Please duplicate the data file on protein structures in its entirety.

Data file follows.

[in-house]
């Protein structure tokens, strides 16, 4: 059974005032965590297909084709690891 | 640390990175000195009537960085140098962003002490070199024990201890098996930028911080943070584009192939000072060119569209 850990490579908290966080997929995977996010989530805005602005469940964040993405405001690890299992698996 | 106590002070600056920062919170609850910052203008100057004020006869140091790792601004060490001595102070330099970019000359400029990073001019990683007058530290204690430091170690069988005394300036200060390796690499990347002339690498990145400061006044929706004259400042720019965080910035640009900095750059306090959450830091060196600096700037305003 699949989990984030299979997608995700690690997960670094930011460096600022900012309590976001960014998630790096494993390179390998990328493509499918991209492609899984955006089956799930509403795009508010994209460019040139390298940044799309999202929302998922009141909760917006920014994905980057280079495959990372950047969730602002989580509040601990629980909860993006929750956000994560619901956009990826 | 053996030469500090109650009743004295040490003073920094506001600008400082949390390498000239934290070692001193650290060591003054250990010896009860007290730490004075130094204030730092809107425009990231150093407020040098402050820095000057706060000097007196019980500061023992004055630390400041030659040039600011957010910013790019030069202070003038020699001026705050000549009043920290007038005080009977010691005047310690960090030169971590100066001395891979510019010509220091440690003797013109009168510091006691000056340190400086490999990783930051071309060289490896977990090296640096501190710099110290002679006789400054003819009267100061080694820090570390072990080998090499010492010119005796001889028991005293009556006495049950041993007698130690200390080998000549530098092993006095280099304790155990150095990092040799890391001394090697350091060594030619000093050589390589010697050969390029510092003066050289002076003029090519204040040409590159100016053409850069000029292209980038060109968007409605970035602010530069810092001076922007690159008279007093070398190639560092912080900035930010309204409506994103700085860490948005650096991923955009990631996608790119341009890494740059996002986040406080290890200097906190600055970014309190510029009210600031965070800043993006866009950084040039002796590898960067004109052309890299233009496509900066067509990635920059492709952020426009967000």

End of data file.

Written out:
[in-house]
């Protein structure tokens, strides 16, 4: 059974005032965590297909084709690891 | 640390990175000195009537960085140098962003002490070199024990201890098996930028911080943070584009192939000072060119569209 850990490579908290966080997929995977996010989530805005602005469940964040993405405001690890299992698996 | 106590002070600056920062919170609850910052203008100057004020006869140091790792601004060490001595102070330099970019000359400029990073001019990683007058530290204690430091170690069988005394300036200060390796690499990347002339690498990145400061006044929706004259400042720019965080910035640009900095750059306090959450830091060196600096700037305003 699949989990984030299979997608995700690690997960670094930011460096600022900012309590976001960014998630790096494993390179390998990328493509499918991209492609899984955006089956799930509403795009508010994209460019040139390298940044799309999202929302998922009141909760917006920014994905980057280079495959990372950047969730602002989580509040601990629980909860993006929750956000994560619901956009990826 | 053996030469500090109650009743004295040490003073920094506001600008400082949390390498000239934290070692001193650290060591003054250990010896009860007290730490004075130094204030730092809107425009990231150093407020040098402050820095000057706060000097007196019980500061023992004055630390400041030659040039600011957010910013790019030069202070003038020699001026705050000549009043920290007038005080009977010691005047310690960090030169971590100066001395891979510019010509220091440690003797013109009168510091006691000056340190400086490999990783930051071309060289490896977990090296640096501190710099110290002679006789400054003819009267100061080694820090570390072990080998090499010492010119005796001889028991005293009556006495049950041993007698130690200390080998000549530098092993006095280099304790155990150095990092040799890391001394090697350091060594030619000093050589390589010697050969390029510092003066050289002076003029090519204040040409590159100016053409850069000029292209980038060109968007409605970035602010530069810092001076922007690159008279007093070398190639560092912080900035930010309204409506994103700085860490948005650096991923955009990631996608790119341009890494740059996002986040406080290890200097906190600055970014309190510029009210600031965070800043993006866009950084040039002796590898960067004109052309890299233009496509900066067509990635920059492709952020426009967000």